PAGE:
1946-52 Buick Buyer's Guide

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Buick’s ‘Straight Eight’ engine powered many stylish post-War vehicles. The trick now is to find one that’s original or restored…

1946-52 Buick Buyer's Guide
Buick Buyers' Guide


1946-52 Buick


Just eight weeks before the United States’ WWII neutrality was shattered by the Japanese attack on Pearl Harbour, Buick had released the most exciting new shape in its 40-year existence.

The all-new Buick featured a sloping, Cadillac-like rear roofline and mudguards that flowed voluptuously into the front doors. Where Cadillac used a single spear of mudguard chrome and a rather cumbersome egg-crate grille, the Buick’s elongated profile was emphasised by double strips of stainless steel and an elegant, vertically-barred grille design.

Wartime restrictions on civilian vehicle production meant that only 94,000 of the new Buicks were built and Australia received virtually none of the new shape until 1946. Even then, the cars assembled by General Motors retained the 4.1-litre, straight-eight engine that had been around since 1937 and produced a modest 82kW.

North American purchasers had the option of a 5.2-litre version with higher compression and 123kW. The longer stroke engine also delivered a massive 32 percent boost in torque – up from 290Nm to a bitumen-cracking 372Nm at just 2200rpm.

Australian-assembled cars came as Special and Super models with four-door bodywork and three-speed manual transmission. Buick’s North American factories produced a variety of styles including the two-door Sedanette, convertibles and ultra-rare Estate wagon.

Topping the post-1946 range was the Roadmaster, with 120mm of additional wheelbase, longer front doors and the more powerful 5.2-litre engine as standard. From 1949, the Roadmaster came with the Dynaflow automatic transmission that had been introduced as an option a year earlier and combination cloth and leather trim. By 1952, Buick was also offering power steering; adding $199 to the sedan’s $3200 base price.

Due to rationalisation to make way for Holden production, GM-H ceased local Buick and Oldsmobile assembly during 1948. Then the Commonwealth Government-imposed freeze on vehicle imports virtually halted the flow of non-British luxury vehicles into Australia.

Government itself was among the few exceptions to this regulation and many of the early-’50s Buicks that survive here were imported for official use or as consular cars.

A 1949 restyle produced a car that was noticeably lower and with front mudguards that now sat flush with the doors. Accompanying the new shape was the reintroduction of the distinctive ‘portholes’ that were actually functional in removing heat from the engine compartment.

Buick’s ‘Straight Eight’ engine had been a feature of the brand for almost 20 years but by the 1950s was looking seriously outdated against the V8s being offered by Cadillac and Lincoln and the forthcoming Chrysler ‘Hemi’.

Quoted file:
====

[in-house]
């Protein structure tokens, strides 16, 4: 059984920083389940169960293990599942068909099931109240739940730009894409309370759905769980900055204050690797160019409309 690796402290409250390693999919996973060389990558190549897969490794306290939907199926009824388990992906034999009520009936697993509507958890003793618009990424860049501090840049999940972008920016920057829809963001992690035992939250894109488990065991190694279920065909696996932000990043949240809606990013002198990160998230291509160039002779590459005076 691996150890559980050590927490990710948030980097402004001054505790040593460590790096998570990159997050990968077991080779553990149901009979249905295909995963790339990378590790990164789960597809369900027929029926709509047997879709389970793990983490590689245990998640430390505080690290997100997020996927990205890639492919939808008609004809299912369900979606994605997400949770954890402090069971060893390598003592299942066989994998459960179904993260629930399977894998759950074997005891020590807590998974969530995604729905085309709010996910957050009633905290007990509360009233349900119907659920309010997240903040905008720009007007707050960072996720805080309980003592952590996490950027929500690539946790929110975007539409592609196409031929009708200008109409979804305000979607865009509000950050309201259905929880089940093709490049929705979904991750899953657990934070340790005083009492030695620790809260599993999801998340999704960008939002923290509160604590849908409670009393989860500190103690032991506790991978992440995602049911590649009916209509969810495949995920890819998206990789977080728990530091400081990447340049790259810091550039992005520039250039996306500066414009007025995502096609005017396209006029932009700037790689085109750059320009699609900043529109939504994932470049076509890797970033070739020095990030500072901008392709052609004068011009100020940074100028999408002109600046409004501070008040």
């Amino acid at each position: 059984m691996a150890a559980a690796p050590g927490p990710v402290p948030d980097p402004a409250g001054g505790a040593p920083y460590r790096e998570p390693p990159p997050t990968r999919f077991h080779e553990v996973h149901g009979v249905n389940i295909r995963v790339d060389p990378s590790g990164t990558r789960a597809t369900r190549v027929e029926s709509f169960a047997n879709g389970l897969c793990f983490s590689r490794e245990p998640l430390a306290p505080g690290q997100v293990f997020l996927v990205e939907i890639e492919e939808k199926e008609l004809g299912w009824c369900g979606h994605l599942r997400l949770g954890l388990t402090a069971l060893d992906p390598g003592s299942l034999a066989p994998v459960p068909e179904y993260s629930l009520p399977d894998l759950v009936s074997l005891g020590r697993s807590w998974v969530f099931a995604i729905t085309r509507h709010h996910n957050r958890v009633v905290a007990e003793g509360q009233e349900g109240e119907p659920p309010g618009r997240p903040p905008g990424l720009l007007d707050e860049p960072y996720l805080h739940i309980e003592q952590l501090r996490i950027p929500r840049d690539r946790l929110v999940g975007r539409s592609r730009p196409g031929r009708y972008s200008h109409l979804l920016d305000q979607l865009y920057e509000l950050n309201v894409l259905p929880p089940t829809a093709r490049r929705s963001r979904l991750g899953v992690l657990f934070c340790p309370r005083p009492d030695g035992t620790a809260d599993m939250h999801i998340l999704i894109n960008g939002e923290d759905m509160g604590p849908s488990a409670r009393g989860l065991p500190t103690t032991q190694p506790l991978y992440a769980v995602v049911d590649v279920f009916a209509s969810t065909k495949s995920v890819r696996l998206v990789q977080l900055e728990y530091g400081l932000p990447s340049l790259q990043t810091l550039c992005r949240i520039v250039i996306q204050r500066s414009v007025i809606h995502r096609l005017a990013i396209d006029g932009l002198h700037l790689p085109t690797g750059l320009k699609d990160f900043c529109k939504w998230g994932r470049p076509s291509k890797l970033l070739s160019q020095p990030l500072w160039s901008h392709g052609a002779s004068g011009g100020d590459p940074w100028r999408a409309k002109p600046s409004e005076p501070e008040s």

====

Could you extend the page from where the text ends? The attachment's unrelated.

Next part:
However, the long-stroke engines’ legendary torque and silken power delivery helped ensure strong sales.

During the early-’50s the brand maintained fourth place on US vehicle charts, selling more than 400,000 cars during 1951 and 303,000 in the following year.

While mainstream models maintained the values that appealed to a conservative buyer base, Buick did allow itself a small indulgence in the shape of the two-door Riviera hardtop. Introduced during 1949, the Riviera featured pillarless styling, two-tone paint and – by 1952 – an option package including electric window and seat adjustment.

By that time, the Roadmaster engine had been upgraded to deliver 127kW, but flagging sales would not be stemmed until a V8 was introduced for the 1953 model year.


Those who are accustomed to the cosseting accommodation and responsive controls of 21st Century cars will come away somewhat shaken from an encounter with a 60 year-old Buick. That front bench seat is more than 150cm wide, with the rear only slightly narrower. Even with the front seat adjusted to accommodate a two metre tall driver, rear legroom remains massive and the ride over virtually any surface is smooth and whisper quiet.

The only downside to this untrammeled space is its effect during a major impact or under heavy braking. There is a lot of bare metal and sharp protuberances in there and little to prevent occupants sliding off those huge and slippery seats. These cars were never designed to accommodate seat belts and most don’t have them. Installing mounts is possible but will require some serious structural modification and could prove expensive.

Starting a completely original Straight Eight is literally a one-touch operation. Under the throttle pedal is a switch, so when the pedal is pushed to prime the carburettor, the engine should instantaneously fire.

However, cars that are suffering electrical system gremlins are also prone to carburettor flooding, so adding a separate starter switch isn’t a bad idea.

The manual gearshift has a stock three-on-the-tree pattern that takes little practice to master. Once on the move and in top gear the lever rarely needs to be touched, such is the immense low-speed torque of the Straight Eight Buick engine.
Idling in top gear at jogging pace provokes no errant behaviour at all and tests of a 4.1-litre car saw 16-48km/h in top gear take an unruffled 9.4 seconds.

Low gearing limits the top speed of Australian-made cars to around 135km/h but US imports with the larger engine will reach 160km/h and 0-96km/h in 16 seconds – five seconds quicker than a manual 4.1-litre. Fuel consumption won’t worry most of today’s owners, but those planning frequent use should budget for 18L/100km.

The unassisted steering fitted to most cars in our market should deliver reasonable amounts of response and road feel. A car that wanders at speed or under brakes and has excessive steering play is likely to need a substantial front-end overhaul.